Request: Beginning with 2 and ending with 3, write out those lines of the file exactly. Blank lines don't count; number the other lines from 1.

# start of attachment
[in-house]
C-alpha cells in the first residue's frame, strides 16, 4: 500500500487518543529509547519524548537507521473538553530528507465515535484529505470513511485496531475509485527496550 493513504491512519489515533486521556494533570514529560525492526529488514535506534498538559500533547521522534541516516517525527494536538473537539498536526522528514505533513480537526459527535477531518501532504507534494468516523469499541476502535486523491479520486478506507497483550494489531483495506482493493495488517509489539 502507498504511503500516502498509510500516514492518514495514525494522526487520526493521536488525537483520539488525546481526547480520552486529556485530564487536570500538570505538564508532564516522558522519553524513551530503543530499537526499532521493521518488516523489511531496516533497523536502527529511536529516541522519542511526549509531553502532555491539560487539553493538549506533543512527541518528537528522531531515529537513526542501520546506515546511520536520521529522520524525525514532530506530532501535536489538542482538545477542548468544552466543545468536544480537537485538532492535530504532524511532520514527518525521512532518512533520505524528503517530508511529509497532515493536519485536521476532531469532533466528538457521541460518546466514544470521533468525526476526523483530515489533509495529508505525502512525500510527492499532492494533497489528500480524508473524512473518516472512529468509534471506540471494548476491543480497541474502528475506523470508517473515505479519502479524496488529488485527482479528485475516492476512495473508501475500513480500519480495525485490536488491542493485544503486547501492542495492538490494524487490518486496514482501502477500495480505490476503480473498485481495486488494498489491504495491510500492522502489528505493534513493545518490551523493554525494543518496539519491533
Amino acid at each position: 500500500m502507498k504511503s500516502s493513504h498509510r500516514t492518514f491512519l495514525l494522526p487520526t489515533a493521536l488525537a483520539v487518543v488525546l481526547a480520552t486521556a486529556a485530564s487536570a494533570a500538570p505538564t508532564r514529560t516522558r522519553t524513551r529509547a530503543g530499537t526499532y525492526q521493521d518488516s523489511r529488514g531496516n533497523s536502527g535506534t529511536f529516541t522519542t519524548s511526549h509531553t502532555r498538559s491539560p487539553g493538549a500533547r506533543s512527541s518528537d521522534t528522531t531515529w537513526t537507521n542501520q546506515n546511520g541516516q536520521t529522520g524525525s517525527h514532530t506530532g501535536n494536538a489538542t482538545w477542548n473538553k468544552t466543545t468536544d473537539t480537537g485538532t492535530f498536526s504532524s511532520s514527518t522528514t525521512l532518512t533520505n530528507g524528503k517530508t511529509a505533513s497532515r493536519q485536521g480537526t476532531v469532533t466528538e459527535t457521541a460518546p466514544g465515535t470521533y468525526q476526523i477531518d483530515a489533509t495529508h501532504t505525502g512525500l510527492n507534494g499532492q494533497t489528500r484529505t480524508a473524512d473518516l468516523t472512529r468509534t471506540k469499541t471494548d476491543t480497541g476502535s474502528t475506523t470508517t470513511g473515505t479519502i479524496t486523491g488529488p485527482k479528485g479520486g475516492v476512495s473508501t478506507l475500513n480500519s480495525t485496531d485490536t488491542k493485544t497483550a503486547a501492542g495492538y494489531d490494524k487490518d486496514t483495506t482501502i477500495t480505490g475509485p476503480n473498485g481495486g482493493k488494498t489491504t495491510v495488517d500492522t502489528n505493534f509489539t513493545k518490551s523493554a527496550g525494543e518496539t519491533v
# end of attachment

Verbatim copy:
C-alpha cells in the first residue's frame, strides 16, 4: 500500500487518543529509547519524548537507521473538553530528507465515535484529505470513511485496531475509485527496550 493513504491512519489515533486521556494533570514529560525492526529488514535506534498538559500533547521522534541516516517525527494536538473537539498536526522528514505533513480537526459527535477531518501532504507534494468516523469499541476502535486523491479520486478506507497483550494489531483495506482493493495488517509489539 502507498504511503500516502498509510500516514492518514495514525494522526487520526493521536488525537483520539488525546481526547480520552486529556485530564487536570500538570505538564508532564516522558522519553524513551530503543530499537526499532521493521518488516523489511531496516533497523536502527529511536529516541522519542511526549509531553502532555491539560487539553493538549506533543512527541518528537528522531531515529537513526542501520546506515546511520536520521529522520524525525514532530506530532501535536489538542482538545477542548468544552466543545468536544480537537485538532492535530504532524511532520514527518525521512532518512533520505524528503517530508511529509497532515493536519485536521476532531469532533466528538457521541460518546466514544470521533468525526476526523483530515489533509495529508505525502512525500510527492499532492494533497489528500480524508473524512473518516472512529468509534471506540471494548476491543480497541474502528475506523470508517473515505479519502479524496488529488485527482479528485475516492476512495473508501475500513480500519480495525485490536488491542493485544503486547501492542495492538490494524487490518486496514482501502477500495480505490476503480473498485481495486488494498489491504495491510500492522502489528505493534513493545518490551523493554525494543518496539519491533
Amino acid at each position: 500500500m502507498k504511503s500516502s493513504h498509510r500516514t492518514f491512519l495514525l494522526p487520526t489515533a493521536l488525537a483520539v487518543v488525546l481526547a480520552t486521556a486529556a485530564s487536570a494533570a500538570p505538564t508532564r514529560t516522558r522519553t524513551r529509547a530503543g530499537t526499532y525492526q521493521d518488516s523489511r529488514g531496516n533497523s536502527g535506534t529511536f529516541t522519542t519524548s511526549h509531553t502532555r498538559s491539560p487539553g493538549a500533547r506533543s512527541s518528537d521522534t528522531t531515529w537513526t537507521n542501520q546506515n546511520g541516516q536520521t529522520g524525525s517525527h514532530t506530532g501535536n494536538a489538542t482538545w477542548n473538553k468544552t466543545t468536544d473537539t480537537g485538532t492535530f498536526s504532524s511532520s514527518t522528514t525521512l532518512t533520505n530528507g524528503k517530508t511529509a505533513s497532515r493536519q485536521g480537526t476532531v469532533t466528538e459527535t457521541a460518546p466514544g465515535t470521533y468525526q476526523i477531518d483530515a489533509t495529508h501532504t505525502g512525500l510527492n507534494g499532492q494533497t489528500r484529505t480524508a473524512d473518516l468516523t472512529r468509534t471506540k469499541t471494548d476491543t480497541g476502535s474502528t475506523t470508517t470513511g473515505t479519502i479524496t486523491g488529488p485527482k479528485g479520486g475516492v476512495s473508501t478506507l475500513n480500519s480495525t485496531d485490536t488491542k493485544t497483550a503486547a501492542g495492538y494489531d490494524k487490518d486496514t483495506t482501502i477500495t480505490g475509485p476503480n473498485g481495486g482493493k488494498t489491504t495491510v495488517d500492522t502489528n505493534f509489539t513493545k518490551s523493554a527496550g525494543e518496539t519491533v